Census Bureau estimate of the population of Miami in 2004 was 379,724 1. The U.S. According to the 2000 census the city of Miami had a population of 362,470 while the larger metropolitan area had a population over 5 million. In 1940, 172,172 people lived in Miami, Florida.

Miami was officially incorporated as a city on July 28, 1896 with a population of just over 300. It is also the largest city in the South Florida metropolitan area, which is comprised of Miami-Dade County, Broward County, and Palm Beach County making up the largest metropolitan area in the Southeastern United States. It is the second largest city in Florida and the county seat (and largest city) of Miami-Dade County. Miami and the surrounding metropolitan area sits between the Miami River, Biscayne Bay, the Everglades and the Atlantic Ocean.

state of Florida. Miami is a major city located in the southeast corner of the U.S.
Location of Miami in Miami-Dade County, Florida. SR 924 (Gratigny Parkway) Miami Lakes to Opa Locka.

SR 878 (Snapper Creek Expressway) Kendall to Turnpike/Homestead. SR 874 (Don Shula Expressway) 826/Bird Road to 878. SR 836 (Dolphin Expressway) Downtown to Turnpike via MIA. SR 826 (Palmetto Expressway) Golden Glades Interchange to US-1/Kendall.

821 (The HEFT or Homestead Extension of the Florida Turnpike: SR 91/Miami Gardens to US-1/Florida City). SR 112 (Airport Expressway) Downtown to MIA. William Turner Technical High School - Technical School. Ransom Everglades Middle School - Magnet and Gifted School.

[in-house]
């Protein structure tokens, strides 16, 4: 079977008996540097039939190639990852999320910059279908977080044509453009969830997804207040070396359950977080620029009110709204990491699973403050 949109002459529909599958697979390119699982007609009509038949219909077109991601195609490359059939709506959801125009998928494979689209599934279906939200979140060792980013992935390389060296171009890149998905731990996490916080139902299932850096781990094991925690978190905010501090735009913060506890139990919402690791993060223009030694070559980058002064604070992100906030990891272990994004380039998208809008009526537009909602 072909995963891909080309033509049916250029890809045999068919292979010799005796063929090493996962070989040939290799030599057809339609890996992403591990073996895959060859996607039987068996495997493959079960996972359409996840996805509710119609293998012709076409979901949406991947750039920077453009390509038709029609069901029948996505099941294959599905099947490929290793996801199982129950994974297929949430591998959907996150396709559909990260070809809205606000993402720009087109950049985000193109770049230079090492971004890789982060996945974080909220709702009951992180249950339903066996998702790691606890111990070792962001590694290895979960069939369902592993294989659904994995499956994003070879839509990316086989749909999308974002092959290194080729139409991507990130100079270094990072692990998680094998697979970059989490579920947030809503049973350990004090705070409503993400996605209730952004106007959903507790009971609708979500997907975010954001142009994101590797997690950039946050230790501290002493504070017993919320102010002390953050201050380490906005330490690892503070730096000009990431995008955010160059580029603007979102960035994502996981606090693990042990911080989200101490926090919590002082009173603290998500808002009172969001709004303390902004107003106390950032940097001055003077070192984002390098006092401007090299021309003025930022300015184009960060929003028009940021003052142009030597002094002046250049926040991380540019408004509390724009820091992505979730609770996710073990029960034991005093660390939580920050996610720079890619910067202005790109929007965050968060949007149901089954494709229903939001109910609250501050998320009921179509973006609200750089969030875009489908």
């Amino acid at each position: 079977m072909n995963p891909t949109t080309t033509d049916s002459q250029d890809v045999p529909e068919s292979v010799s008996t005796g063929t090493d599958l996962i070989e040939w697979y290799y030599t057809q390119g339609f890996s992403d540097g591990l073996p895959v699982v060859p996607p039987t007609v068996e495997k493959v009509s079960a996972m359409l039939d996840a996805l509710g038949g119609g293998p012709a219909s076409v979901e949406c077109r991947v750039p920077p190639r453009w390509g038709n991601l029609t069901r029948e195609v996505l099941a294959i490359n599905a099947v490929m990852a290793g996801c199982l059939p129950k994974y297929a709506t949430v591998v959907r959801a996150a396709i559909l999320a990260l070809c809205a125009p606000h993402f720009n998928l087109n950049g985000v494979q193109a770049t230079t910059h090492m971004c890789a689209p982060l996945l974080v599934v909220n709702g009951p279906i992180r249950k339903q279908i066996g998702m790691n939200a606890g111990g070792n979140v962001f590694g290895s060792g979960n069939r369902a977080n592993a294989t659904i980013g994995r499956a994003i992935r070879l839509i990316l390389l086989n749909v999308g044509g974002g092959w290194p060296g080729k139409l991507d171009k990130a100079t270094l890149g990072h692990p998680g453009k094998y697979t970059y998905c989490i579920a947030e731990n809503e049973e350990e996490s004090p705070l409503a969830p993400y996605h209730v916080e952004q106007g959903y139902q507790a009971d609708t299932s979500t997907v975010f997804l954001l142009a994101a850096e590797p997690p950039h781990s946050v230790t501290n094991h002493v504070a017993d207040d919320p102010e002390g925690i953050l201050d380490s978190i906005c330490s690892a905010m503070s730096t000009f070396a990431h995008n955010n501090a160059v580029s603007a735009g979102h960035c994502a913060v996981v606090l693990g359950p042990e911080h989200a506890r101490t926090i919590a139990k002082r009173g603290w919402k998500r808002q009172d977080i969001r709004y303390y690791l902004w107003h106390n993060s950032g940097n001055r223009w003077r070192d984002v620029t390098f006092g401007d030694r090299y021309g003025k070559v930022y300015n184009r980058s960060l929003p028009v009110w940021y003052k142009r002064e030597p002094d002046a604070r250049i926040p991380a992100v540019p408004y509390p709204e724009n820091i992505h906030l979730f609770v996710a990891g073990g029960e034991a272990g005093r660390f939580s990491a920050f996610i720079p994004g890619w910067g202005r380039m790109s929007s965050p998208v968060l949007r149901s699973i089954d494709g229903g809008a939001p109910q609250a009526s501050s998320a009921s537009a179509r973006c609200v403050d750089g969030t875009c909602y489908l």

New World School of the Arts - Magnet School. Miami Palmetto Senior High School - Nationally Recognized Top Rated Public High School. Miami High School - Oldest Still Functioning School. Miami Country Day School- Prep School.

MAST Academy High School - Magnet School. LaSalle High School - Prep School. Gulliver Preparatory School - Prep School. Krop High School - Magnet School.

Michael M. Dr. Design and Architecture Senior High School - Magnet School. Coral Reef High School - Magnet School.

Christopher Columbus High School - Prep School. Belen Jesuit Preparatory School - Prep School. University of Miami [17]. Thomas University.

St. Devry University [16]. Nova Southeastern University [15]. Miami-Dade College [14].

Miami International University of Art and Design. Johnson and Wales University. Florida Memorial University. Florida International University.

Barry University [13]. Vizcaya Museum & Gardens [12]. Vizcaya-Miami Art Museum. Museum of Contemporary Art (MoCa) [11].

Miami Art Museum [10]. Historical Museum of South Florida. Parrot Jungle Island. Monkey Jungle [9].

Miami Seaquarium [8]. Miami Museum of Science and Planetarium. Miami Metro Zoo [7]. Little Havana.

Jerry Herman Ring Theatre. Fruit & Spice Park. Fairchild Tropical Gardens. Everglades National Park [6].

Deering Estate. Coral Castle. Coconut Grove. Biscayne National Park.

Bayside Marketplace. Barnacle Historic State Park. Wynwood. Overtown.

Omni Performing Arts District. Little Haiti. Little Havana. Government Center.

Design District. Coconut Grove. Buena Vista. Brickell Avenue.

Bay Point Estates. Allapattah.